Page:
Skip to content

Former Lions draft pick Fred Matua dies at 28

fredmatua Getty Images

Fred Matua, a 2006 seventh-round draft pick of the Detroit Lions, has died at the age of 28.

Several of Matua’s former teammates posted messages on Twitter last week indicating that Matua had been hospitalized as a result of either a heart attack or an aneurysm. Although Matua needed emergency surgery, the news initially appeared to be positive, as some of his teammates wrote that they had heard he was going to pull through. The news came today that Matua had passed away.

Seahawks coach Pete Carroll, who was Matua’s college coach at USC, confirmed on Twitter on Sunday that Matua had died.

Reggie Bush, one of three Heisman Trophy winners Matua blocked for, passed along his condolences today.

The 6-foot-2, 315-pound Matua was a three-year starter at guard for USC before he was drafted by the Lions. He also spent time with the Titans, Browns and Redskins.

Permalink 7 Comments Feed for comments Latest Stories in: Detroit Lions, Home, Rumor Mill, Seattle Seahawks
7 Responses to “Former Lions draft pick Fred Matua dies at 28”
  1. skinsfantom says: Aug 5, 2012 3:28 PM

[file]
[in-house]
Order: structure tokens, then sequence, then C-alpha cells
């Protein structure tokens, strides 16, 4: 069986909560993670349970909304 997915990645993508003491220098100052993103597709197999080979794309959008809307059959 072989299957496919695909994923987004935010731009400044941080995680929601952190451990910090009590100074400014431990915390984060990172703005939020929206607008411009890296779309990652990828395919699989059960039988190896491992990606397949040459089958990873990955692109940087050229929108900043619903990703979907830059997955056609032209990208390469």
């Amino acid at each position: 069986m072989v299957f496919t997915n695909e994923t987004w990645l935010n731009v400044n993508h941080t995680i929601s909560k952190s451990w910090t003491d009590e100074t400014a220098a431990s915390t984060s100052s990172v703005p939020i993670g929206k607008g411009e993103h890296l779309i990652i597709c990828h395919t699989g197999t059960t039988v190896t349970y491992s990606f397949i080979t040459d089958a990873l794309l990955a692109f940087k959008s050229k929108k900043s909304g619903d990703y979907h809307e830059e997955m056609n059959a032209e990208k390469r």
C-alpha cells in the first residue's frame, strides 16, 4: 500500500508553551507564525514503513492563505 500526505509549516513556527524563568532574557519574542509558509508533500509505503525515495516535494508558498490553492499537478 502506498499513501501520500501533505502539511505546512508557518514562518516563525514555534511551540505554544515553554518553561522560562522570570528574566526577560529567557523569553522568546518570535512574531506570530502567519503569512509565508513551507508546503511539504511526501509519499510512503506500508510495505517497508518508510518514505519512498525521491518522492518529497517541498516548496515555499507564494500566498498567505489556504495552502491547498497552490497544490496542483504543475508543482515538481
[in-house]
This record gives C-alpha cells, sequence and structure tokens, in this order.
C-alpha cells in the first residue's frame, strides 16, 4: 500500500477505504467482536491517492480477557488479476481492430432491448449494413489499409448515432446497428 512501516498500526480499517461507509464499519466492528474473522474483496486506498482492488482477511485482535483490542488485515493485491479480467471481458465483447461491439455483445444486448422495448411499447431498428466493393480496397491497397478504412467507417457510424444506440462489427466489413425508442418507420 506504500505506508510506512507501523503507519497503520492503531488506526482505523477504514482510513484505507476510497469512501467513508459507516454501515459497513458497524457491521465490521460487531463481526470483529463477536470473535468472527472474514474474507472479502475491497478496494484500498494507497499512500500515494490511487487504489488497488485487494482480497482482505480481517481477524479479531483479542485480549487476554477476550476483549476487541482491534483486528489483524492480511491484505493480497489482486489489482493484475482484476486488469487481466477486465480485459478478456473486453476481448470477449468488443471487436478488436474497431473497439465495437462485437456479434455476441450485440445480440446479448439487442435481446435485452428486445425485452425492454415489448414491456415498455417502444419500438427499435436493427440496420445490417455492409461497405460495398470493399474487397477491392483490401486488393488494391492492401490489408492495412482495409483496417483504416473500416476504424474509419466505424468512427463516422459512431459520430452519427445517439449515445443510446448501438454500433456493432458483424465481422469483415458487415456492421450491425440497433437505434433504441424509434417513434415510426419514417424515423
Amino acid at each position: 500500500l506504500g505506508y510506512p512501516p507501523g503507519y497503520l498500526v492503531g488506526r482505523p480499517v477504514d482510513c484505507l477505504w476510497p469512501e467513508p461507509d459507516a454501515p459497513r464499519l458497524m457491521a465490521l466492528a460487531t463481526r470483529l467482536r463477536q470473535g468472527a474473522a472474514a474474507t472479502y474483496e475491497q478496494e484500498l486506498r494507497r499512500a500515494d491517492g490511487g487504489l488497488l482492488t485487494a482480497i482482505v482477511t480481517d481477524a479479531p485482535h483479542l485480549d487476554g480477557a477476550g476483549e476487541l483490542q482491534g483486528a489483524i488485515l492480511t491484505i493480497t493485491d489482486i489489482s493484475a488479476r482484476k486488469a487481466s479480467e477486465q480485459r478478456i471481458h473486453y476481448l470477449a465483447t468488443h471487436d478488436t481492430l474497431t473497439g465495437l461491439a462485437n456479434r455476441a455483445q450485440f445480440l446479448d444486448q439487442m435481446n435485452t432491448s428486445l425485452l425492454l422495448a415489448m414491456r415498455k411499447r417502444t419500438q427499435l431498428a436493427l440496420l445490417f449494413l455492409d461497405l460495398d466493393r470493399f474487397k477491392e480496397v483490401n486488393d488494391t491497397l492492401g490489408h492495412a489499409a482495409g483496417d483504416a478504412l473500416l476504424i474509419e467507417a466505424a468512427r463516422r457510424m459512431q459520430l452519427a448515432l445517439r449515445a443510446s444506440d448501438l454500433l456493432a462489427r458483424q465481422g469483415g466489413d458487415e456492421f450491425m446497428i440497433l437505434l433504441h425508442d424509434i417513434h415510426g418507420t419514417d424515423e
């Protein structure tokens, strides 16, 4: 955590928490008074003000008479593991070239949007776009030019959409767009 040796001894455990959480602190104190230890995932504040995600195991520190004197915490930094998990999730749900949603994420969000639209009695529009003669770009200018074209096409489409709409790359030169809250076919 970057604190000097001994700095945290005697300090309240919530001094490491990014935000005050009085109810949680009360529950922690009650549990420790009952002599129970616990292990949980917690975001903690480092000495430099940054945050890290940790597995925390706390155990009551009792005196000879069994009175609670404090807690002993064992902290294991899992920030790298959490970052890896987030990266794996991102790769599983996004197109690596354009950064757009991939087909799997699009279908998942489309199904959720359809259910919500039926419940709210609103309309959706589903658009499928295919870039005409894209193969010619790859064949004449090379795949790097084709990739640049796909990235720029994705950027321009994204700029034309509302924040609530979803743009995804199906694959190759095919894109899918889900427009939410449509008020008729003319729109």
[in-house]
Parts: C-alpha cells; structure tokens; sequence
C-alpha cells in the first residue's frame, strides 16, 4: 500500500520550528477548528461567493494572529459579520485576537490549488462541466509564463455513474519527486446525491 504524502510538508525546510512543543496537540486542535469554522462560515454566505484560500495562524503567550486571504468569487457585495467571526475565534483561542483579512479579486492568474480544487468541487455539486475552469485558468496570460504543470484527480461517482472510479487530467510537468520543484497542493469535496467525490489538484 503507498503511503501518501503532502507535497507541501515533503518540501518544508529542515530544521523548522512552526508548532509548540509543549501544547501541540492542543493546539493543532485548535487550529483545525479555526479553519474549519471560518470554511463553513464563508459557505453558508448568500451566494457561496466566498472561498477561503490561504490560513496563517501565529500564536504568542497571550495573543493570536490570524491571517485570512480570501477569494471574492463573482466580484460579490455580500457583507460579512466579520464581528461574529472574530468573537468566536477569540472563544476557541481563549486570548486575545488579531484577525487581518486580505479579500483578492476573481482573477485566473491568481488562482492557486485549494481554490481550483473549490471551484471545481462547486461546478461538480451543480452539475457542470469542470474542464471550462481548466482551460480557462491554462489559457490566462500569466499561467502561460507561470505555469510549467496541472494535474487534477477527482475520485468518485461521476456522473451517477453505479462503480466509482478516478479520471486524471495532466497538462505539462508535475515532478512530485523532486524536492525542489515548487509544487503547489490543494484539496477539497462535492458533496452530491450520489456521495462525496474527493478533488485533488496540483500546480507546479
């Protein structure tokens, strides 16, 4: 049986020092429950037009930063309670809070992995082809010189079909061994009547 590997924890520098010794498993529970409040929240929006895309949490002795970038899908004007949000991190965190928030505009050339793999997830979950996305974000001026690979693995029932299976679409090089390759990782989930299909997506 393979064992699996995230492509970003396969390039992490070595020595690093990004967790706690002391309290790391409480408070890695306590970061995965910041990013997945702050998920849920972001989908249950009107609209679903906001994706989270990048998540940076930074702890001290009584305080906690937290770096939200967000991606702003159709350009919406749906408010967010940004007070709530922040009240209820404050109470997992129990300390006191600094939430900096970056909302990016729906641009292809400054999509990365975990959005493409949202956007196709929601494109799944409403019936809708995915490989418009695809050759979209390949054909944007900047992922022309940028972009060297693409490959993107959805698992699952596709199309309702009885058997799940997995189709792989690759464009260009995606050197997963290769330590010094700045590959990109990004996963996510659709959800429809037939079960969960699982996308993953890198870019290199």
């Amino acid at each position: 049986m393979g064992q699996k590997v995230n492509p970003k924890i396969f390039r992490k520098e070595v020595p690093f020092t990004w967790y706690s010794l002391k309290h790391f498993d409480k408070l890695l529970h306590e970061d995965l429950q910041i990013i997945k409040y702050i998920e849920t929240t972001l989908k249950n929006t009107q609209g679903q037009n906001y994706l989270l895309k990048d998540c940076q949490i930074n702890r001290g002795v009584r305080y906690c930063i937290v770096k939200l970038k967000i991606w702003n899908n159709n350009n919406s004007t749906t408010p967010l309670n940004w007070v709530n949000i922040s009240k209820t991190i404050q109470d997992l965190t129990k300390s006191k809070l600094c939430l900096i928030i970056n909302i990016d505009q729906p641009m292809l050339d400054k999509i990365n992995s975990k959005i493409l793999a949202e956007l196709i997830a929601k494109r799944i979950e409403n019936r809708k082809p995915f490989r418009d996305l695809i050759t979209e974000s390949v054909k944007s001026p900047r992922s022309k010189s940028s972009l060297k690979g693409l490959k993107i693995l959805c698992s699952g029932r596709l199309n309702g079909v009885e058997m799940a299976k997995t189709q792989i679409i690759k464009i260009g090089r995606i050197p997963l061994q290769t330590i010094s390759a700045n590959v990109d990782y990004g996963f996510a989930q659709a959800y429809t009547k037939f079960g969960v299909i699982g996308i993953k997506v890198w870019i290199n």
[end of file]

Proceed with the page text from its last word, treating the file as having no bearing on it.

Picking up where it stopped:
RIP

  2. dtr3e says: Aug 5, 2012 3:38 PM

    What a crappy day for the NFL

  3. 50milessouthofdetroit says: Aug 5, 2012 3:38 PM

    wow. too much death today

  4. landrysghost says: Aug 5, 2012 4:00 PM

    RIP and condolences to his family and friends. One things for certain, none of us are getting out of this place alive.

  5. bigmalice says: Aug 5, 2012 7:15 PM

    Wow.. i remember playing against him when he was a sophmore at Banning high in Ca…I was an all City Linebacker and he whooped my butt for an entire 48 min.. i used to always bring him up.. as the best Guard ive ever played against. Super Guy.. Rest in Peace kid.

  6. woebegong says: Aug 6, 2012 12:36 PM

    May the good Lord comfort his family during this loss.

  7. brigjack says: Aug 8, 2012 11:07 PM

    I remember seeing him at Banning. He was big man on campus. The whole staff tracked him and tried to keep him on the straight and narrow-attending classes, staying out of trouble. I was a sub. in the detention room and the monitors and security would remind him if he slowed around to class after lunch or break. He had no father so they tried to substitute for dad, cajoling, motivating, pushing. They got him through to college and pros. Good man. Sorry to see him go to glory so soon. We needed him here for the next generation.

Leave a Reply

You must be logged in to leave a comment. Not a member? Register now!